“What did it all teach me? I couldn’t tell you. I have a feeling that in the decades to come I’ll be able to look back and see a lesson, but for right now, I’m just glad to have gotten this far safely.”

Jianling Liu, Senior Business Analyst


Jianling Liu
Photo credit: Caroline King Jianling Liu

“I never thought that working from home and two kids’ virtual learning would work for us, but we did survive it for a year and a half – amazing! It was challenging at the beginning, but we enjoyed it later as we had more family time together with our kids. A positive change for us has been that we established a good exercise routine, walking dogs twice a day in the neighborhood, and biking 3 miles with kids to Orange Grove Middle School.”

Sarah Moore, Intellectual Property Manager


Sarah Moore
Photo credit: Caroline King Sarah Moore

“More than ever, the pandemic made me realize how important my support system is, family and friends near and far; they all just became…far. It became essential to stay connected and focused on the small things that bring me joy, and staying healthy became more constant. Splurging on healthy food choices was less of an option and more of a requirement, and I was inspired to seek out those healthy choices.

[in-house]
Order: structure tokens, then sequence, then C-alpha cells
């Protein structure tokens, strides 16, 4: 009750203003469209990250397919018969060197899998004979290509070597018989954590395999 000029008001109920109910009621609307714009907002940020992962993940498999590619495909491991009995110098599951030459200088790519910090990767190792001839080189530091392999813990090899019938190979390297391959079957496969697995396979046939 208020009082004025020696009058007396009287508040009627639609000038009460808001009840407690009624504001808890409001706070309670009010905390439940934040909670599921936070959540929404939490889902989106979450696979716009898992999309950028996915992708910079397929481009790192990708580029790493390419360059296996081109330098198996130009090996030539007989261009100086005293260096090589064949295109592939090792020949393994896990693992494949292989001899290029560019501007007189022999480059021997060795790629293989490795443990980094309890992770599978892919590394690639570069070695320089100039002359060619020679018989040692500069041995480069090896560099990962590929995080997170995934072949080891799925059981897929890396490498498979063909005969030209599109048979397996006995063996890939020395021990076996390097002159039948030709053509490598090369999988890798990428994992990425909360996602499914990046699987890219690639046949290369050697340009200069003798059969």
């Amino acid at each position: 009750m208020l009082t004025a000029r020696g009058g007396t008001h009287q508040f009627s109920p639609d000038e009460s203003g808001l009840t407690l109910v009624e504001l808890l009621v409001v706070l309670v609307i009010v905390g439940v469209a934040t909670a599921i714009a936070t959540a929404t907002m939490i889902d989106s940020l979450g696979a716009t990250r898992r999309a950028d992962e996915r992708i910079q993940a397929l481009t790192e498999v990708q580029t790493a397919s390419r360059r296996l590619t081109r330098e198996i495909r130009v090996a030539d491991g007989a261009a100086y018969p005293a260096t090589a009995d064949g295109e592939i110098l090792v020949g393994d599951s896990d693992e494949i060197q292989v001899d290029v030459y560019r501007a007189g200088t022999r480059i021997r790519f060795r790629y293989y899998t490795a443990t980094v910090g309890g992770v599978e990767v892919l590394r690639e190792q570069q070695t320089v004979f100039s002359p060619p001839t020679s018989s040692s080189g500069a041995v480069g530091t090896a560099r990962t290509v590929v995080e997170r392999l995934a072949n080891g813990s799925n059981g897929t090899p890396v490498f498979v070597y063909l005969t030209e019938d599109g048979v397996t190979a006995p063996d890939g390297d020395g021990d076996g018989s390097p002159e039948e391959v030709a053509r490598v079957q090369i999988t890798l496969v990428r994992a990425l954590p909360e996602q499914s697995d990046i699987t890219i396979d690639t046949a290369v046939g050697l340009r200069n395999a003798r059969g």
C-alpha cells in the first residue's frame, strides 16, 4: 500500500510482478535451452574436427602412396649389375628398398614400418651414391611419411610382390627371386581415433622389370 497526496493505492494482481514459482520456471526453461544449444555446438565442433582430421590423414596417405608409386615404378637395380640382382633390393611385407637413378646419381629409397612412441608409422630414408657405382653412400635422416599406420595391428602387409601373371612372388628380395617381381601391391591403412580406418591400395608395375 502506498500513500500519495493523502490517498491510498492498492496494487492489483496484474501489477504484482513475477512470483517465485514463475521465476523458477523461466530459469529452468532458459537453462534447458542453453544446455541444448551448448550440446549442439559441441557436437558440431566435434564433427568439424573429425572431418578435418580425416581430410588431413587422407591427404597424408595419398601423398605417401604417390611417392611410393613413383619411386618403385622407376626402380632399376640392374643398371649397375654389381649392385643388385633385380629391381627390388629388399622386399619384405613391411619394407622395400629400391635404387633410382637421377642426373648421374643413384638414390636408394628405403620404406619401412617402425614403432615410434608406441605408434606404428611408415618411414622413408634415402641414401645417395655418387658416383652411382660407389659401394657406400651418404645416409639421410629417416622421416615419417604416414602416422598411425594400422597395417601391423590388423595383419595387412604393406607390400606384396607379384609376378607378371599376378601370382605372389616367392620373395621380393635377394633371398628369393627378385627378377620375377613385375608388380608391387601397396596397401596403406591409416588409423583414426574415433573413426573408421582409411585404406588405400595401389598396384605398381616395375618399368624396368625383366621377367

“We traveled less and ate out less, saving money. Without the daily commute, I saved an hour a day or more in time as well as the gas money. We stayed connected at work thru Zooms and found ways to make that fun and enjoyable to keep our team cohesive. It also made me realize how much I enjoy being at the office and interacting with people in real-time and space. As much as I saved by not commuting and making the adjustment to working from home, I am inspired to come back to the office and experience that synergy within our TLA team.

“The most impactful inspirational change I made during the pandemic has been tuning into the Wim Hof breathing technique and practicing daily. My shift in being mindful in this moment has helped me maintain focus, and helped me put into perspective the things I wanted and needed to accomplish each day."

Paul Tumarkin, Assistant Director, Marketing & Communications